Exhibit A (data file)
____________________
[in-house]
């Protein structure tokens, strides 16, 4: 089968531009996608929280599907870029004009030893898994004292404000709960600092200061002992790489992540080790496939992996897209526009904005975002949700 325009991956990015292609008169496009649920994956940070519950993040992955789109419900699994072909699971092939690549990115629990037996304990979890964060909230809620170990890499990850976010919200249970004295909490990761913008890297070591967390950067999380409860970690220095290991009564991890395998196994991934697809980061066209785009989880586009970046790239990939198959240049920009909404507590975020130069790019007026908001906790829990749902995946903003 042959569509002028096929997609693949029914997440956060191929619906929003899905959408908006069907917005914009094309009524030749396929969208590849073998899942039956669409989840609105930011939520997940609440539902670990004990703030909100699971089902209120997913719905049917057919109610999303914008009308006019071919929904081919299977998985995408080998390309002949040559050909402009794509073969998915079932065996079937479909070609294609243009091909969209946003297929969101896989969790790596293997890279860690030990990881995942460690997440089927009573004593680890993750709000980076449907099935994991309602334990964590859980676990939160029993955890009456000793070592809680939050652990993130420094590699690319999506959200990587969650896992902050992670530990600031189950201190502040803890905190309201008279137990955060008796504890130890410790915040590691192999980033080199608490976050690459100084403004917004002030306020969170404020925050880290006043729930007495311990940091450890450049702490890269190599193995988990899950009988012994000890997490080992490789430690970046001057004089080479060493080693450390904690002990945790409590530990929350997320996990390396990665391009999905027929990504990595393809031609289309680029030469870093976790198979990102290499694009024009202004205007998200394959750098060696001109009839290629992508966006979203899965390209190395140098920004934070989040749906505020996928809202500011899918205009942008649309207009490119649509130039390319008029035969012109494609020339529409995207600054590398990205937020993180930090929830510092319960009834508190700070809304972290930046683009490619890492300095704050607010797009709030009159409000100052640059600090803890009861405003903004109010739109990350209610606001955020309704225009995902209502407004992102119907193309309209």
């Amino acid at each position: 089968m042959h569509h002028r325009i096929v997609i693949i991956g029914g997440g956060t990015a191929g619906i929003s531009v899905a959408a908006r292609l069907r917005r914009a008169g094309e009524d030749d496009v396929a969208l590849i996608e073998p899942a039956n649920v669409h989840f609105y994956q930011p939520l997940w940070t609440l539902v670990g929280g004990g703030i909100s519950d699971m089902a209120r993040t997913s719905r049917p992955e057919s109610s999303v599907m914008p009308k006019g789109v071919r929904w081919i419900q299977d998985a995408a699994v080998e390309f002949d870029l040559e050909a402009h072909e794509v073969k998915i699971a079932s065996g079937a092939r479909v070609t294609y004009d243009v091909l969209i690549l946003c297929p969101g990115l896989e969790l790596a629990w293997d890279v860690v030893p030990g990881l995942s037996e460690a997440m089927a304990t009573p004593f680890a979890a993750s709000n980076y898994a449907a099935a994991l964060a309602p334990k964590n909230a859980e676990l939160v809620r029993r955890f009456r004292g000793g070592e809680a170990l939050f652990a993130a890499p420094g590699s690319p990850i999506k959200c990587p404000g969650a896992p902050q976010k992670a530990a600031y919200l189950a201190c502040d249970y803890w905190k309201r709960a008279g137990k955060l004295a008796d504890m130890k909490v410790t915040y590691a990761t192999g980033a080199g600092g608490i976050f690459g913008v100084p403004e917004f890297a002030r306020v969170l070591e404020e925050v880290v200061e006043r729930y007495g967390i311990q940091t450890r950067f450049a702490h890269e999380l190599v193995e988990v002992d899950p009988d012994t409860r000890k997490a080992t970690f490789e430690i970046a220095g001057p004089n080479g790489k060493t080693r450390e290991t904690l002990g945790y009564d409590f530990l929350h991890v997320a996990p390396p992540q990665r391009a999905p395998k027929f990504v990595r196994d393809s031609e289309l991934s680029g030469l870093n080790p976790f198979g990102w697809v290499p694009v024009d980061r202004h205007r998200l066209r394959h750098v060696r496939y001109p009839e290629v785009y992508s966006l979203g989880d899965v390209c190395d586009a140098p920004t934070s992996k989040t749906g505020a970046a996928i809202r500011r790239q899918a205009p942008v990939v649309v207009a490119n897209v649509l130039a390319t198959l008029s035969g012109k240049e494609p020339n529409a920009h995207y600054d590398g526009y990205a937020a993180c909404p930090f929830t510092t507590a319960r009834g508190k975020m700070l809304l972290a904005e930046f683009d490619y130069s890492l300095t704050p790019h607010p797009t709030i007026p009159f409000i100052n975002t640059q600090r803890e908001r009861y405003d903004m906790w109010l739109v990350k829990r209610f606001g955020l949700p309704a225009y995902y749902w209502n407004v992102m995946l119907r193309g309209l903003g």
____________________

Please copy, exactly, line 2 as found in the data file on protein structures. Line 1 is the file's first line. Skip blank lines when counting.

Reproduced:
């Protein structure tokens, strides 16, 4: 089968531009996608929280599907870029004009030893898994004292404000709960600092200061002992790489992540080790496939992996897209526009904005975002949700 325009991956990015292609008169496009649920994956940070519950993040992955789109419900699994072909699971092939690549990115629990037996304990979890964060909230809620170990890499990850976010919200249970004295909490990761913008890297070591967390950067999380409860970690220095290991009564991890395998196994991934697809980061066209785009989880586009970046790239990939198959240049920009909404507590975020130069790019007026908001906790829990749902995946903003 042959569509002028096929997609693949029914997440956060191929619906929003899905959408908006069907917005914009094309009524030749396929969208590849073998899942039956669409989840609105930011939520997940609440539902670990004990703030909100699971089902209120997913719905049917057919109610999303914008009308006019071919929904081919299977998985995408080998390309002949040559050909402009794509073969998915079932065996079937479909070609294609243009091909969209946003297929969101896989969790790596293997890279860690030990990881995942460690997440089927009573004593680890993750709000980076449907099935994991309602334990964590859980676990939160029993955890009456000793070592809680939050652990993130420094590699690319999506959200990587969650896992902050992670530990600031189950201190502040803890905190309201008279137990955060008796504890130890410790915040590691192999980033080199608490976050690459100084403004917004002030306020969170404020925050880290006043729930007495311990940091450890450049702490890269190599193995988990899950009988012994000890997490080992490789430690970046001057004089080479060493080693450390904690002990945790409590530990929350997320996990390396990665391009999905027929990504990595393809031609289309680029030469870093976790198979990102290499694009024009202004205007998200394959750098060696001109009839290629992508966006979203899965390209190395140098920004934070989040749906505020996928809202500011899918205009942008649309207009490119649509130039390319008029035969012109494609020339529409995207600054590398990205937020993180930090929830510092319960009834508190700070809304972290930046683009490619890492300095704050607010797009709030009159409000100052640059600090803890009861405003903004109010739109990350209610606001955020309704225009995902209502407004992102119907193309309209």